Coalition Leaders Welcome Iraqi Governing Council Policy
By K.L. Vantran
American Forces Press Service
WASHINGTON, Jan. 12, 2004 The Iraqi Governing Council's announcement of its new "de-Baathification" policies and procedures Jan. 11 was welcomed by the administrator of the Coalition Provisional Authority, coalition spokesman Dan Senor said at a briefing in Baghdad today.
The Baath Party also known by its formal name, the Baath Arab Socialist Party -- is the political party of Saddam Hussein.
Ambassador L. Paul Bremer III signed the first de-Baathification decree May 16 and delegated authority to the governing council Nov. 4, said Senor. "Ambassador Bremer said the governing council now has full command of de-Baathification," said Senor. "The policy is appropriately tough on senior-level Baathists. It strikes a balance between being tough on senior-level Baathists while it also allows reintegration of nominal Baathists into society. (And it does so) with a sense of dignity and with an effort to ease the poverty and desperation that many nominal Baathists have faced since their dismissal."
Senor noted Bremer has said that de-Baathification should be a policy implemented and managed by Iraqi people. "This signifies another important step in the transition of authority overall to the Iraqi people, which will culminate on June 30 with the handover of sovereignty," he added.
At the same press briefing, Army Brig. Gen. Mark Kimmitt, deputy operations director for Combined Joint Task Force 7, provided an update of operational activities in Iraq.
There were an average of 17 engagements daily over the past week against coalition military forces, said the general.
The coalition, noted Kimmitt, remains offensively oriented to kill or capture anti-coalition elements and enemies of Iraqi people and to establish a safe and secure environment.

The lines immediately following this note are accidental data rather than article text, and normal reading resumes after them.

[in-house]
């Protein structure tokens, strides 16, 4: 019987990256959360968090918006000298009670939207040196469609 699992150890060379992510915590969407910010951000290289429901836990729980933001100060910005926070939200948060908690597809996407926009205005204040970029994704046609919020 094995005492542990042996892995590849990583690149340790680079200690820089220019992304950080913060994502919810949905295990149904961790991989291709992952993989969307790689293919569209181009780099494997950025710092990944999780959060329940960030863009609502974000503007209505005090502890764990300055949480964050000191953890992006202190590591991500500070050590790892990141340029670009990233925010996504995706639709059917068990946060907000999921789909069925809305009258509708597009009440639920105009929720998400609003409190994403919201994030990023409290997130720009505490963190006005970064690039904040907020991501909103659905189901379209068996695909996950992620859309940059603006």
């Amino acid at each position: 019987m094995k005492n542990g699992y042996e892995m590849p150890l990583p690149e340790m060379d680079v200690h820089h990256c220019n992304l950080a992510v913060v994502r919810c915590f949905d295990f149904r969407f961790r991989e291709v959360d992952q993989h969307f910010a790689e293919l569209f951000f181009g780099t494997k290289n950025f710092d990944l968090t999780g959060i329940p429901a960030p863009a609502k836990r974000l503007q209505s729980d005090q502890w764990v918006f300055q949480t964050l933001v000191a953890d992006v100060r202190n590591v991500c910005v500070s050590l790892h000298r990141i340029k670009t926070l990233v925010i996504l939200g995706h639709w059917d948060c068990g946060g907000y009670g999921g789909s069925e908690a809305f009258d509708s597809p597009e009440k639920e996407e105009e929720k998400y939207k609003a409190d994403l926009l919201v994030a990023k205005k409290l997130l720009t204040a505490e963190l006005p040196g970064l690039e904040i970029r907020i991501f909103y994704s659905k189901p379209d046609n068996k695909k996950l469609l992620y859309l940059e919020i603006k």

In the last 24 hours, coalition forces conducted 1,768 patrols, 24 offensive operations and 32 raids. This resulted in the capture of 114 anti-coalition suspects.
This included 192 patrols and four cordon-and-search operations in the northern zone. Fourteen individuals were detained.
Iraqi Civil Defense Corps soldiers were attacked just north of an airfield in Mosul today, said Kimmitt. The ICDC guards returned fire, and the enemy broke contact. A search of the buildings where the fire originated resulted in the capture of four individuals.
Coalition forces also conduced three cordon-and-knock operations in Mosul, he said. These operations detained six people, including the suspected leader of a former regime element, the "Missing Shadow" group.
Iraqi Telephone and Postal Company completed a 48-kilometer cable project from Mosul to Dahuk, said Kimmitt. It's the first wide-area high-speed intercity public access connection in the north, said the general. "It will provide increased capacity for the telephone system and eventually be used for a high- speed data network to connect banks, airports, hospitals, universities and government agencies."
In the north central zone, coalition forces conducted 155 patrols and five raids, and captured 43 individuals, said Kimmitt.
In Baghdad, coalition and Iraqi forces conduced four offensive operations. Thirty-three enemy personnel were captured during 473 patrols. Coalition forces continue to work with ICDC soldiers, he said. They conducted a cordon-and- search operation in the area, which included 500 vehicles and 250 houses "to disrupt enemy activities and safe-haven operations," said Kimmitt. It resulted in the capture of 23 personnel.
The Iraqi Ministry of Health will fund construction of about 270 clinics in Iraq. About 15 to 20 percent of them will be in Baghdad, said the general.
In the western zone, the coalition conducted 195 patrols, captured 18 individuals and denied entry to 105 persons at the border. In the central-south area of operations, coalition forces also detained and deported 151 illegal persons to Iran for illegal border crossing.